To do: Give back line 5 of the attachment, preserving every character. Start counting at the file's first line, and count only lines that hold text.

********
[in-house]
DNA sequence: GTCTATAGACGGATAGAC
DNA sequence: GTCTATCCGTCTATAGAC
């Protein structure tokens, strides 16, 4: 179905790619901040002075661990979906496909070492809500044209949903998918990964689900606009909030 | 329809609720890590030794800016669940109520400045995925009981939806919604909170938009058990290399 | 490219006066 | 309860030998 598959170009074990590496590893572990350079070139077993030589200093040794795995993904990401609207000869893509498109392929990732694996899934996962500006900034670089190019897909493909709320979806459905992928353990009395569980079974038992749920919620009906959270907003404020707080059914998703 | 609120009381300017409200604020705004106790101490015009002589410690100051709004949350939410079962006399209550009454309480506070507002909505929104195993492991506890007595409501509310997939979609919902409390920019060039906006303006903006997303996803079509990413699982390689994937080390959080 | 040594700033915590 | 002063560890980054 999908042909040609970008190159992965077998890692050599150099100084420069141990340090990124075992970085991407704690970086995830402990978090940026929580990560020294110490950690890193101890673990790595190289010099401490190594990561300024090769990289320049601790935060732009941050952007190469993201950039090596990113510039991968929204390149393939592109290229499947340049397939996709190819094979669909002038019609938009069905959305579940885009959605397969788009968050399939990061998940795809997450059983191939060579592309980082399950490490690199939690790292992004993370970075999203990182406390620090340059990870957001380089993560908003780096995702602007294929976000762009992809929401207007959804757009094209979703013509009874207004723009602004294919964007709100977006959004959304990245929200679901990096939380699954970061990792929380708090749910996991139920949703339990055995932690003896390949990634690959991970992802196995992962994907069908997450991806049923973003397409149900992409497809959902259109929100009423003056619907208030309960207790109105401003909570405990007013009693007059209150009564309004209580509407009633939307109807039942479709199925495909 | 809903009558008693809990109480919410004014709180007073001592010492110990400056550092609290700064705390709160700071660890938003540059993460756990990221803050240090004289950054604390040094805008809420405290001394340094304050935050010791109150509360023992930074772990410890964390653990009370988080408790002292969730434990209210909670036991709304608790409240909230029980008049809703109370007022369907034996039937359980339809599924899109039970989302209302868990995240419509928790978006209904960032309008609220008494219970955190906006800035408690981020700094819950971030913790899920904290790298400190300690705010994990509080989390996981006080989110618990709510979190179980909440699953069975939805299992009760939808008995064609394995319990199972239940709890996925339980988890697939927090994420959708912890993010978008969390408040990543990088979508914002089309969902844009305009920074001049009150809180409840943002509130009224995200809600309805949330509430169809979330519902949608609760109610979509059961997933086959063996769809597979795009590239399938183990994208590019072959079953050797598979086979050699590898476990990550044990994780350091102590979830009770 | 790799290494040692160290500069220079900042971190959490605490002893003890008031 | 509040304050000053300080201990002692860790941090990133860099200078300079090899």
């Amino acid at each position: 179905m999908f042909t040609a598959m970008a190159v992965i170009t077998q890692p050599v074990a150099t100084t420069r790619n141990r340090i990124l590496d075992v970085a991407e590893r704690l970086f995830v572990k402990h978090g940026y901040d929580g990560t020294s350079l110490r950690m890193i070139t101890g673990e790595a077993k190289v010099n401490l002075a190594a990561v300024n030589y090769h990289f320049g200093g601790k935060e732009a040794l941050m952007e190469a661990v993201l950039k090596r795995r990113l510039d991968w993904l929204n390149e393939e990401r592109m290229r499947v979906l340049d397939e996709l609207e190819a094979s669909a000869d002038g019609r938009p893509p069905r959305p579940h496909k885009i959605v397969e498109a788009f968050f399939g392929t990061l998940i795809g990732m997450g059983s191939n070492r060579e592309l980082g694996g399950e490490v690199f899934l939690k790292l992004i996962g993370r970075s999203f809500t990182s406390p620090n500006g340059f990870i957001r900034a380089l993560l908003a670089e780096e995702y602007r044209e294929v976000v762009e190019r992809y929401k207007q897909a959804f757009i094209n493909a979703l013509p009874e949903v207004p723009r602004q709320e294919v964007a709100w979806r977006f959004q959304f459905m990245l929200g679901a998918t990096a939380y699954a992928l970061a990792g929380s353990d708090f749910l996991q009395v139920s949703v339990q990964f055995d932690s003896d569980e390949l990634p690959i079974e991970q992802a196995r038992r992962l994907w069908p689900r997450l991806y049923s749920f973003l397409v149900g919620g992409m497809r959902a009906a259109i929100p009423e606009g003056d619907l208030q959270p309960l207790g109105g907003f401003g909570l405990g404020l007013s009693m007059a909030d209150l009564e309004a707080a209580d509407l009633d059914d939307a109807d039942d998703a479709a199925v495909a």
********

């Amino acid at each position: 179905m999908f042909t040609a598959m970008a190159v992965i170009t077998q890692p050599v074990a150099t100084t420069r790619n141990r340090i990124l590496d075992v970085a991407e590893r704690l970086f995830v572990k402990h978090g940026y901040d929580g990560t020294s350079l110490r950690m890193i070139t101890g673990e790595a077993k190289v010099n401490l002075a190594a990561v300024n030589y090769h990289f320049g200093g601790k935060e732009a040794l941050m952007e190469a661990v993201l950039k090596r795995r990113l510039d991968w993904l929204n390149e393939e990401r592109m290229r499947v979906l340049d397939e996709l609207e190819a094979s669909a000869d002038g019609r938009p893509p069905r959305p579940h496909k885009i959605v397969e498109a788009f968050f399939g392929t990061l998940i795809g990732m997450g059983s191939n070492r060579e592309l980082g694996g399950e490490v690199f899934l939690k790292l992004i996962g993370r970075s999203f809500t990182s406390p620090n500006g340059f990870i957001r900034a380089l993560l908003a670089e780096e995702y602007r044209e294929v976000v762009e190019r992809y929401k207007q897909a959804f757009i094209n493909a979703l013509p009874e949903v207004p723009r602004q709320e294919v964007a709100w979806r977006f959004q959304f459905m990245l929200g679901a998918t990096a939380y699954a992928l970061a990792g929380s353990d708090f749910l996991q009395v139920s949703v339990q990964f055995d932690s003896d569980e390949l990634p690959i079974e991970q992802a196995r038992r992962l994907w069908p689900r997450l991806y049923s749920f973003l397409v149900g919620g992409m497809r959902a009906a259109i929100p009423e606009g003056d619907l208030q959270p309960l207790g109105g907003f401003g909570l405990g404020l007013s009693m007059a909030d209150l009564e309004a707080a209580d509407l009633d059914d939307a109807d039942d998703a479709a199925v495909a």